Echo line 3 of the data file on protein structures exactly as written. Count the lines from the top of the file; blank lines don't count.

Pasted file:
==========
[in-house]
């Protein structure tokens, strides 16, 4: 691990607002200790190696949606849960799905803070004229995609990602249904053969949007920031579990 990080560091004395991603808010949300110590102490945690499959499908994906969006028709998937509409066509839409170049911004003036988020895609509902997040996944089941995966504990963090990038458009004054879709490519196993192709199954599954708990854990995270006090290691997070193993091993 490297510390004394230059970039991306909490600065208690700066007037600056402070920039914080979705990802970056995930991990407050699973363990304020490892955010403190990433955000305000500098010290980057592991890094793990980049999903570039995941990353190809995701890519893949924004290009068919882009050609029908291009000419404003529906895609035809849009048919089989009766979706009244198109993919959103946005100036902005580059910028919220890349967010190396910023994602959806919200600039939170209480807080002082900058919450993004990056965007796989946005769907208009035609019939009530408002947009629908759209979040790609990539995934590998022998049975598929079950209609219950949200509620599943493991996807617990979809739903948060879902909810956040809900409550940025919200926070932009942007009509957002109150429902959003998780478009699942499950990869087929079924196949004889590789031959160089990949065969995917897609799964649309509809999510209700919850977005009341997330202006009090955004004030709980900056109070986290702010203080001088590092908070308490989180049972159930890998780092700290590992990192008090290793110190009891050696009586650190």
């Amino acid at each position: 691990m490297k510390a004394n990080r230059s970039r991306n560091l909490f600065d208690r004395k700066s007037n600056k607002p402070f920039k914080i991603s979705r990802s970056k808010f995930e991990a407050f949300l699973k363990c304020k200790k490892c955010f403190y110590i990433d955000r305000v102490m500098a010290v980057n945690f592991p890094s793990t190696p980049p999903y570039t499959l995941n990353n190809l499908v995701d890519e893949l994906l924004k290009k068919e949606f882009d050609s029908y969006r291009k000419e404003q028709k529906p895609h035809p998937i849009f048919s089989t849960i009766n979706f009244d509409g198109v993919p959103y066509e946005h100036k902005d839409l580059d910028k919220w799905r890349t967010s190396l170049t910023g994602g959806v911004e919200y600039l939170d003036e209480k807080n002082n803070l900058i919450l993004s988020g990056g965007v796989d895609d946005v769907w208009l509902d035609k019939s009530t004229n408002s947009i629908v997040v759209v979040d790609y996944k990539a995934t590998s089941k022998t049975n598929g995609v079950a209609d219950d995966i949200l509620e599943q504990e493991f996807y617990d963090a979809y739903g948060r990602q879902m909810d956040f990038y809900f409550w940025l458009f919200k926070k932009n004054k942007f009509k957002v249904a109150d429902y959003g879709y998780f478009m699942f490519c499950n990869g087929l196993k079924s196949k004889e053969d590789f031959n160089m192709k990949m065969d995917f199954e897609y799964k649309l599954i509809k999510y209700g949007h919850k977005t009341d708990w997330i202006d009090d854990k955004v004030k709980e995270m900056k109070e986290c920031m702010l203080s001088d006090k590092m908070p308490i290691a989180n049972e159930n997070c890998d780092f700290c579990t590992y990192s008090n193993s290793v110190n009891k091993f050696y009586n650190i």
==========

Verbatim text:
């Amino acid at each position: 691990m490297k510390a004394n990080r230059s970039r991306n560091l909490f600065d208690r004395k700066s007037n600056k607002p402070f920039k914080i991603s979705r990802s970056k808010f995930e991990a407050f949300l699973k363990c304020k200790k490892c955010f403190y110590i990433d955000r305000v102490m500098a010290v980057n945690f592991p890094s793990t190696p980049p999903y570039t499959l995941n990353n190809l499908v995701d890519e893949l994906l924004k290009k068919e949606f882009d050609s029908y969006r291009k000419e404003q028709k529906p895609h035809p998937i849009f048919s089989t849960i009766n979706f009244d509409g198109v993919p959103y066509e946005h100036k902005d839409l580059d910028k919220w799905r890349t967010s190396l170049t910023g994602g959806v911004e919200y600039l939170d003036e209480k807080n002082n803070l900058i919450l993004s988020g990056g965007v796989d895609d946005v769907w208009l509902d035609k019939s009530t004229n408002s947009i629908v997040v759209v979040d790609y996944k990539a995934t590998s089941k022998t049975n598929g995609v079950a209609d219950d995966i949200l509620e599943q504990e493991f996807y617990d963090a979809y739903g948060r990602q879902m909810d956040f990038y809900f409550w940025l458009f919200k926070k932009n004054k942007f009509k957002v249904a109150d429902y959003g879709y998780f478009m699942f490519c499950n990869g087929l196993k079924s196949k004889e053969d590789f031959n160089m192709k990949m065969d995917f199954e897609y799964k649309l599954i509809k999510y209700g949007h919850k977005t009341d708990w997330i202006d009090d854990k955004v004030k709980e995270m900056k109070e986290c920031m702010l203080s001088d006090k590092m908070p308490i290691a989180n049972e159930n997070c890998d780092f700290c579990t590992y990192s008090n193993s290793v110190n009891k091993f050696y009586n650190i």